Lise Meitner: Her Escape from Germany and the Discovery of Fission
Climate & Space Seminar Series with Dr. Anthea Coster of MIT haystack Observatory
WHEN: November 8, 2018 3:30 pm-5:00 pmADD TO CALENDAR
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Title: "Lise Meitner: Her Escape from Germany and the Discovery of Fission"
Abstract: Lise Meitner was one of the pioneers of nuclear physics and co-discoverer, with Otto Hahn and Fritz Strassmann, of nuclear fission. Albert Einstein once called her “the most significant woman scientist of the 20th century.” Yet by the 1970s, her name was nearly forgotten. With the publication of the book by Ruth Lewin Sime, “Lise Meitner, A life in physics,” to some extent her name has resurfaced. The chronology of the discovery of fission is considerably more complex than the facts, and clouded by events beyond the world of science. The facts are that on January 6, 1939, Hahn and Strassmann reported in Naturwissenschaften their chemical findings for fission. On February 11, 1939, Meitner and Frisch published in Nature the physical interpretation of the process they named fission. In 1944, Otto Hahn alone received the Nobel Prize in Chemistry “for his discovery of the fission of heavy nuclei.”
I became familiar with Lise Meitner and her story when, in 1972, Dr. Sime started writing my father for details about Lise Meitner's escape from Germany. This is because in July 1938, my grandfather, Dirk Coster, was the person who escorted her out of Germany. In Sime's book, Meitner's escape from Germany reads like a spy novel, except that it is completely based in fact. At age 59, Meitner left Germany forever with 10 marks in her purse, one small suitcase, and a diamond ring given to her by Otto Hahn that he had inherited from his mother.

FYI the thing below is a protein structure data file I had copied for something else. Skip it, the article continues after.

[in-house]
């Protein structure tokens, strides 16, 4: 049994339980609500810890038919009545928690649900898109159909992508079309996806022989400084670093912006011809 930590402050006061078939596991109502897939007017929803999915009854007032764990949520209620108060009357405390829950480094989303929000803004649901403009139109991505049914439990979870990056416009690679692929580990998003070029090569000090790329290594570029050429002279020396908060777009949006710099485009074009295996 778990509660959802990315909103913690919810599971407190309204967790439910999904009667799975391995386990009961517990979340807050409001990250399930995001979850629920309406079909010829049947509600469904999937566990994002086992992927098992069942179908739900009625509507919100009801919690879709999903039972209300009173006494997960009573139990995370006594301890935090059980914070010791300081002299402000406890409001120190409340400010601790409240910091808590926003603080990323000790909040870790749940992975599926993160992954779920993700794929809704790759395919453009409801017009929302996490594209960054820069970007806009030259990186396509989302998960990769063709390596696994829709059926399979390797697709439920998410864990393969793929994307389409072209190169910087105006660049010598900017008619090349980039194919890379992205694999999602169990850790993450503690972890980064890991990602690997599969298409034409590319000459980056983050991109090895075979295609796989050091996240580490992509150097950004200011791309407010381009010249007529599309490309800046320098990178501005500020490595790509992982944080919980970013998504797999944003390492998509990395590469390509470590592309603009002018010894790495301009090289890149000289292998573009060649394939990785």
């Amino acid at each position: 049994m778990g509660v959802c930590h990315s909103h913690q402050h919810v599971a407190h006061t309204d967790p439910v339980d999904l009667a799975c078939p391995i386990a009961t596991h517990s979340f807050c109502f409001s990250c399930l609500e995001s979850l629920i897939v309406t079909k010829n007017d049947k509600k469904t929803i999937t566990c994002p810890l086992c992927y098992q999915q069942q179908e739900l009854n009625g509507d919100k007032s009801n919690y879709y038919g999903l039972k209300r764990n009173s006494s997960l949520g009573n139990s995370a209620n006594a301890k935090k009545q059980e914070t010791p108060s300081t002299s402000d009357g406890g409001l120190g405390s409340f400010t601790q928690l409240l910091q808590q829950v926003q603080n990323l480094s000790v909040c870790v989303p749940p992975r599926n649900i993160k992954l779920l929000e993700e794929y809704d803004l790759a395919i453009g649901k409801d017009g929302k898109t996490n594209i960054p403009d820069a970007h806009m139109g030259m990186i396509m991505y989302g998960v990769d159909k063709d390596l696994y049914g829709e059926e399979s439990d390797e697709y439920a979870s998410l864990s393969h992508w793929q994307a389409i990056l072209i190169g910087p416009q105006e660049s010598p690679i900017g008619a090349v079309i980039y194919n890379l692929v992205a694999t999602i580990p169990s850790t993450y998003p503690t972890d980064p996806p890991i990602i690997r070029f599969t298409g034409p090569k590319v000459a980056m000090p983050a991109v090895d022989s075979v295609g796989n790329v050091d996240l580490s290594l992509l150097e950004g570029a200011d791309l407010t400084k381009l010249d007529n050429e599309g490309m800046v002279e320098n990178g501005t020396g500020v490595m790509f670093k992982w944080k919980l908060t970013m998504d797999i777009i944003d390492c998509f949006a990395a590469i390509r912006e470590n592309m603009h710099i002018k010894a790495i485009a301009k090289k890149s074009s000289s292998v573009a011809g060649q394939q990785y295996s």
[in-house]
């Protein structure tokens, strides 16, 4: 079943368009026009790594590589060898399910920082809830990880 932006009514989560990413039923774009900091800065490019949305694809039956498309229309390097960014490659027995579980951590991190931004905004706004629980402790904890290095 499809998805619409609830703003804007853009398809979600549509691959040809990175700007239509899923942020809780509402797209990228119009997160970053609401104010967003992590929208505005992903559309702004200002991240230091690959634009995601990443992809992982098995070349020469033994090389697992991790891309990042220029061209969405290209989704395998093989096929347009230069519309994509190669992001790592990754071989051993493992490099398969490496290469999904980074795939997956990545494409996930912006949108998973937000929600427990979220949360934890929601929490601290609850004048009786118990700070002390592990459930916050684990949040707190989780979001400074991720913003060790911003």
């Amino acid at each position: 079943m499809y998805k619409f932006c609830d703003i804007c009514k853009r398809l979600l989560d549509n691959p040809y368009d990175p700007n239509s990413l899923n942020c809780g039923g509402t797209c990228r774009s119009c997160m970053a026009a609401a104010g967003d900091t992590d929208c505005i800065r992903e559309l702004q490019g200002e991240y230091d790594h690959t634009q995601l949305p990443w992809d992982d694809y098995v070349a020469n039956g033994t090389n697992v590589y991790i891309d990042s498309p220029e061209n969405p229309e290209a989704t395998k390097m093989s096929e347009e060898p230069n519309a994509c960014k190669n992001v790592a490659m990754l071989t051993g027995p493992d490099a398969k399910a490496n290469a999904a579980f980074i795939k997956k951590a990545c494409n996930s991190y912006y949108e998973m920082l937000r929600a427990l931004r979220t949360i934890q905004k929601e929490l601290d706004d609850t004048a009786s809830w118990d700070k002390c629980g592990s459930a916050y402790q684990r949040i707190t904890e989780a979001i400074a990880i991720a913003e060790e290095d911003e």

This talk will be a combination of facts, excerpts from the film, “Path to Nuclear Fission: The Story of Lise Meitner and Otto Hahn” (a film by Rosemarie Reed), and personal stories heard from my father, aunts, and uncles. Lise Meitner's early years, her role in the discovery of nuclear fission, her escape from Germany, and the consequences that followed will be covered. Of special interest to this group is the involvement of Samuel Goudsmit, a friend of my grandfather’s and a professor at the University of Michigan from 1927 and 1946.
Dr. Anthea Coster is an assistant director and principal research scientist at MIT Haystack Observatory. Dr. Anthea Coster has made important contributions in quantifying GPS ionosphere effects and utilization of GPS measurements for ionospheric and atmospheric studies. With expertise in ground-based radio and optical instruments, and satellite-based measurements, Dr. Coster successfully compiled data from a myriad of instrumentation sources (the GPS network, incoherent scatter data from UHF/VHF Radars, and data from the IMAGE and DMSP satellites) for use in ionospheric research. Her work on analysis of ionospheric effect on satellite tracking, evaluation of the scintillation model WBMOD, comparisons between simultaneous GPS and incoherent scatter radar measurements of ionospheric TEC, and evaluations of several atmospheric density models and their input parameters for use in atmospheric drag calculations represent some of the earliest, original, groundbreaking efforts in the field, and are still widely cited today. Her pioneering efforts in introducing and relating GPS measurements to fundamental ionosphere studies has led to the recognition of GNSS as a viable low-cost, globally distributed sensor for space weather monitoring and ionosphere remote sensing.